The stage in what CTC now calls the Firehouse Theatre is tiny, making the construction of realistic sets impractical, and precluding any significant blocking. Instead, DeFelice does what he has to, placing older Sue and Emma in chairs on stage right, while younger Sue and Becky are seated at stage left in higher chairs at a kitchen island, i.e. a free-standing counter area, where they can chat and drink freely. Accordingly, most of the dialogue is spoken by stationary actors, but one doesn't mind, thanks to the generally fast pace. The stage is otherwise bare, with only lighting defining separate locations. One drawback, however, is that Clyde and Bagley's chairs are fairly low and close to the stage floor, causing some of their lines to be lost beyond the first row of the audience, but greater projection in week two of the run will be a simple and easy fix. One broadly comic scene touches on an otherwise serious subject, Sue's first mammogram, and the show's necessary minimalism allows for a deliciously surreal metaphor, as med tech Sandy Steffen employs an old-fashioned folding ironing board and an even older-fashioned flat iron to represent the unpleasant physicality of the experience.

Since this is literally a world premiere of an original work, it's appropriate to critique the material as well, since new plays often undergo many revisions. Overall, this is a sweet story that captures the importance of friendship - even if it's usually fueled by alcohol - in the lives of these two women, and by transference, women in general.  Any time the story shifts away from them, action and interest wane. And while the framing device provides nice bookends for each successive episode, and while the scenes of the grandmother and her granddaughter are touching, I would have liked to have seen some stronger connection made between past and present, and perhaps some greater lesson learned by Emma from these tales. George Dinsmore turns up in one scene as his wife Tiffany's stage husband, and while it's always a treat to see him perform, this particular anecdote seems a little out of place. Ideally, I'd like to see that scene dropped (or saved for some future play about couples) and a one or two new scenes inserted, perhaps dealing more directly with the catastrophes that can happen during holiday celebrations. That said, there's a final twist that I probably should have seen coming a mile away, but it was a pleasant surprise for me, and certainly the piece's most definitive "Awwwwww" moment.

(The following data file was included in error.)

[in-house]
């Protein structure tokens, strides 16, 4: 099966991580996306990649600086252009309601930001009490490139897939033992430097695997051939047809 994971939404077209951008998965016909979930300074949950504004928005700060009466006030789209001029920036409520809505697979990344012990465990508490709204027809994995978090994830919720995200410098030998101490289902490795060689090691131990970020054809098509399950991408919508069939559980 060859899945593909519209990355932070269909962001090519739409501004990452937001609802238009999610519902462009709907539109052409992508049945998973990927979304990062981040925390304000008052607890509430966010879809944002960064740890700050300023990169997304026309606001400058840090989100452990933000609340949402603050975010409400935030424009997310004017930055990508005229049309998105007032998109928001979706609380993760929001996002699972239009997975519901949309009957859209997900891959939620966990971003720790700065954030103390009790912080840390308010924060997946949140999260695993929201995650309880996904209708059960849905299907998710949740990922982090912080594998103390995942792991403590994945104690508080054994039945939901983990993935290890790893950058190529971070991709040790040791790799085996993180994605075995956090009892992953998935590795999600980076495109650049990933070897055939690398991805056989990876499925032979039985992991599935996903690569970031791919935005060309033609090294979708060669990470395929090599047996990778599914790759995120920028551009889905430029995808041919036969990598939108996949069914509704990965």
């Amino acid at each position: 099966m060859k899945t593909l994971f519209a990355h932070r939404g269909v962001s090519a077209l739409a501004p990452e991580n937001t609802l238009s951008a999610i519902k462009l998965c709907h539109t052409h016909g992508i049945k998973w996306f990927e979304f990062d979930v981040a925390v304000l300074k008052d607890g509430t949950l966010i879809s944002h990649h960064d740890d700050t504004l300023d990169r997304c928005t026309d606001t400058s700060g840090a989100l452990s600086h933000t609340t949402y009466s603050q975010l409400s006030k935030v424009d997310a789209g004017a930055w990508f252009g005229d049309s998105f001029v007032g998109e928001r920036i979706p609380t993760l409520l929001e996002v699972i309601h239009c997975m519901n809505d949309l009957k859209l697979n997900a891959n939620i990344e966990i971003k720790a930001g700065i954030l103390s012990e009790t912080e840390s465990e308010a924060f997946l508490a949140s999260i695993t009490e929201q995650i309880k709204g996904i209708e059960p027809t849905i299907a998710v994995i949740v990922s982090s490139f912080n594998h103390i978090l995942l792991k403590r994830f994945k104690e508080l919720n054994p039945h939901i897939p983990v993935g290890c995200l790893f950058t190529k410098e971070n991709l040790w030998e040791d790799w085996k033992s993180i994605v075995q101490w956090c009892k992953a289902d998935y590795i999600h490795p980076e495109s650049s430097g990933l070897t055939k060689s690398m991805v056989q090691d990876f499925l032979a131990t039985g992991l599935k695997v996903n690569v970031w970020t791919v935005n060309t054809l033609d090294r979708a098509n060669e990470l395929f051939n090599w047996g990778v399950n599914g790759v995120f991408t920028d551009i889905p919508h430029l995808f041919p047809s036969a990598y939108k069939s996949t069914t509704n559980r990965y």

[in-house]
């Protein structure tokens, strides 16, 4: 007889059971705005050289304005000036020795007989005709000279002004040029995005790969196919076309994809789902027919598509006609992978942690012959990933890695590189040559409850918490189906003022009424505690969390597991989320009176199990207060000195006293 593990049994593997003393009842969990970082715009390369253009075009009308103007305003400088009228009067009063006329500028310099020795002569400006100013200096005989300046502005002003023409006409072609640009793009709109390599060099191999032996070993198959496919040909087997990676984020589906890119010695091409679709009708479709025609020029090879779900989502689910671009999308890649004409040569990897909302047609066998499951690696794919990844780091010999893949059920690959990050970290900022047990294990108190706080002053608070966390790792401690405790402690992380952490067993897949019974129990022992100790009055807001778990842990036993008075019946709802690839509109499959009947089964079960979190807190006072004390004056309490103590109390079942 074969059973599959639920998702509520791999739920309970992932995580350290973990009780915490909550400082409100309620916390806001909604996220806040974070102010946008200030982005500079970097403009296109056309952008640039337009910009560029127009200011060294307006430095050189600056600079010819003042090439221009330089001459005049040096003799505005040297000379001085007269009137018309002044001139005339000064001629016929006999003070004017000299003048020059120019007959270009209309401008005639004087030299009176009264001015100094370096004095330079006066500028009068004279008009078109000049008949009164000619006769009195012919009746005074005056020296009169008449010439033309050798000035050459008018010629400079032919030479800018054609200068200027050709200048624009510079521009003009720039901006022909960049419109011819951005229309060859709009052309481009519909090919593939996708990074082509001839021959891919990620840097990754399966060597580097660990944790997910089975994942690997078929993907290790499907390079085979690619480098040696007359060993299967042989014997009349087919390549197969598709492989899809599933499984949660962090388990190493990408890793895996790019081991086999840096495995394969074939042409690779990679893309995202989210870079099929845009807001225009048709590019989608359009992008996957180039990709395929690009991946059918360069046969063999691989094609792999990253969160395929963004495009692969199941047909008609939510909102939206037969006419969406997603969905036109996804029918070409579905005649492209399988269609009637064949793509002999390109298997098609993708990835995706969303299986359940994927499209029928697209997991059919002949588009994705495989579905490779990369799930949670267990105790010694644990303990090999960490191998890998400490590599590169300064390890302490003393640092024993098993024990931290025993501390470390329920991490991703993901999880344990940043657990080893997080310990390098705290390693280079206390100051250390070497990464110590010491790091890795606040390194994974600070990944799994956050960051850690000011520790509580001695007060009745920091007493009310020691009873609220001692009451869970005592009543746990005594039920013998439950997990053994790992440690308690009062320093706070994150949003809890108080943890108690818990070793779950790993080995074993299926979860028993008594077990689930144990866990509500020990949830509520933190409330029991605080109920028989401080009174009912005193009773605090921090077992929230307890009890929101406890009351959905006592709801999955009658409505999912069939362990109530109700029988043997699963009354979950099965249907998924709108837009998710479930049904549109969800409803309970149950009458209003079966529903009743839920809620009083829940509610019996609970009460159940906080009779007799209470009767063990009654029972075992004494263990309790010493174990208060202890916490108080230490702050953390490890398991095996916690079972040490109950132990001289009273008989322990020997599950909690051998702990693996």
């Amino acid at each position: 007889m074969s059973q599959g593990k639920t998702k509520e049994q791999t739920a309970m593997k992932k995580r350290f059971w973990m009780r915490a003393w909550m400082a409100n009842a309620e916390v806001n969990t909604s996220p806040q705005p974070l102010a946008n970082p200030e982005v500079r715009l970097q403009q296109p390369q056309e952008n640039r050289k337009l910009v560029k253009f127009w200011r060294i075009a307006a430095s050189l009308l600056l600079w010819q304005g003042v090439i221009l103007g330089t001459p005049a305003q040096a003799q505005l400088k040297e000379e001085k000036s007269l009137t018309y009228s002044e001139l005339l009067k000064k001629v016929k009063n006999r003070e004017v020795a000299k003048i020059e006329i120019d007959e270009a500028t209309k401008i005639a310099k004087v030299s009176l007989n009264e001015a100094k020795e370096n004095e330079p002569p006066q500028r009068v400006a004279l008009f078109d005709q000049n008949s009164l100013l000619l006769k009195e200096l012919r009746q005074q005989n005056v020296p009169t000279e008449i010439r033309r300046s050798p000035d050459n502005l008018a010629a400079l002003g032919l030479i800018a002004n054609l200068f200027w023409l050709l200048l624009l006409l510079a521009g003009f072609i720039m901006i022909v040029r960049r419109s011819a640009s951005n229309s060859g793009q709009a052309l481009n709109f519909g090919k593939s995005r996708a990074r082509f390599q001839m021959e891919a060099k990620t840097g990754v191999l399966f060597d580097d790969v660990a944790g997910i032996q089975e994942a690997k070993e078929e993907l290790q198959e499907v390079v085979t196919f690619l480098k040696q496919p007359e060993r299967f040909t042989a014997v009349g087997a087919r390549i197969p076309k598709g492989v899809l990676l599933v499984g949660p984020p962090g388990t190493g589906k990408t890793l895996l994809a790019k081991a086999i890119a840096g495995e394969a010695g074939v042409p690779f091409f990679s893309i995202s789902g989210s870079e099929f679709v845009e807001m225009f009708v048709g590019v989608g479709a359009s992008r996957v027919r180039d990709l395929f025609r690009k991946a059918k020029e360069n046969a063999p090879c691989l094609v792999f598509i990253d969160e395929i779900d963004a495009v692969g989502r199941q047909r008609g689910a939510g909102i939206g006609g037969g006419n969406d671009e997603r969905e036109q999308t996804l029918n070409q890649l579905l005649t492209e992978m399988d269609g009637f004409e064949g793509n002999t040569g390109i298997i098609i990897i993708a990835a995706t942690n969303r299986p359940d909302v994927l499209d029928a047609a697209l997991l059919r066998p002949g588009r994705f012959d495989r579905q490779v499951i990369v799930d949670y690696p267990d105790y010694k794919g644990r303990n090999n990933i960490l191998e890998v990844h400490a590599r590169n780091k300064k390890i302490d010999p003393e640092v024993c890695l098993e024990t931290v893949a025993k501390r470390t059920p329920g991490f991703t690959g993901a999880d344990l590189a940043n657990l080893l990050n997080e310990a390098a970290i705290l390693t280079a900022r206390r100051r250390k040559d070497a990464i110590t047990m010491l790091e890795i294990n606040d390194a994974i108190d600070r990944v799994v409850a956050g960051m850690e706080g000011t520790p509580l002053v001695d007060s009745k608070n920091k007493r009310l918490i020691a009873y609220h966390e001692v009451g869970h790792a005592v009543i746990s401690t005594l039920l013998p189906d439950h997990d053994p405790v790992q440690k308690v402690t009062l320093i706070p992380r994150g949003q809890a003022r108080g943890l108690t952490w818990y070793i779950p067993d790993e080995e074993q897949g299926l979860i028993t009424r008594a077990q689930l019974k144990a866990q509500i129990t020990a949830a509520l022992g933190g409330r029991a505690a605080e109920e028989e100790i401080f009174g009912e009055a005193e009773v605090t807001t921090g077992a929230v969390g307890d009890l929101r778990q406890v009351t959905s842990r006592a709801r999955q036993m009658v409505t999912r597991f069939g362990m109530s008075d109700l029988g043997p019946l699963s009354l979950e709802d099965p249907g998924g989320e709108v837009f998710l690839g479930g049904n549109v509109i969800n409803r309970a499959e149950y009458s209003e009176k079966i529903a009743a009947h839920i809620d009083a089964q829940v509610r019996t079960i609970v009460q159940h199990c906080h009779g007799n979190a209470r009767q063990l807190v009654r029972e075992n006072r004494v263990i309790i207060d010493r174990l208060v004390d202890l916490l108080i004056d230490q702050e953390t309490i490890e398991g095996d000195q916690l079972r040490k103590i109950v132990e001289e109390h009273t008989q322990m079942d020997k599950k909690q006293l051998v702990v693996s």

At the matinee I attended, the audience was at least 90% female, almost all baby boomers or older.  There’s no question in my mind that Heck the Dolls with Chardonnay fulfilled 100% of their expectations, providing a pleasant 90 minutes of diversion and laughter with a local flavor.  The show returns for four more performances only, Dec. 8-11. For information, visit http://chapintheatre.org/2016/heck-the-dolls.html.

Cosi at Longstreet Theatre Finds Laughter and Poignancy Within Madness

Review by August Krickel

Louis Nowra's Cosi, running through Saturday, Nov. 19 at USC's Longstreet Theatre, takes its name from the Italian title of Mozart's opera Cosė Fan Tutte, meaning "So do they all." The final "E" in "Tutte," however, signifies a feminine subject, and the usual translation is "Women are like that." Tracing the obstacles and tribulations encountered by a young director as he attempts to stage a production of said opera with a cast of patients at a mental institution, Cosi offers plenty of laughs, moments of poignancy and tenderness, and  most importantly, diverse acting opportunities for a fresh new crop of departmental MFA students making their Columbia stage debut.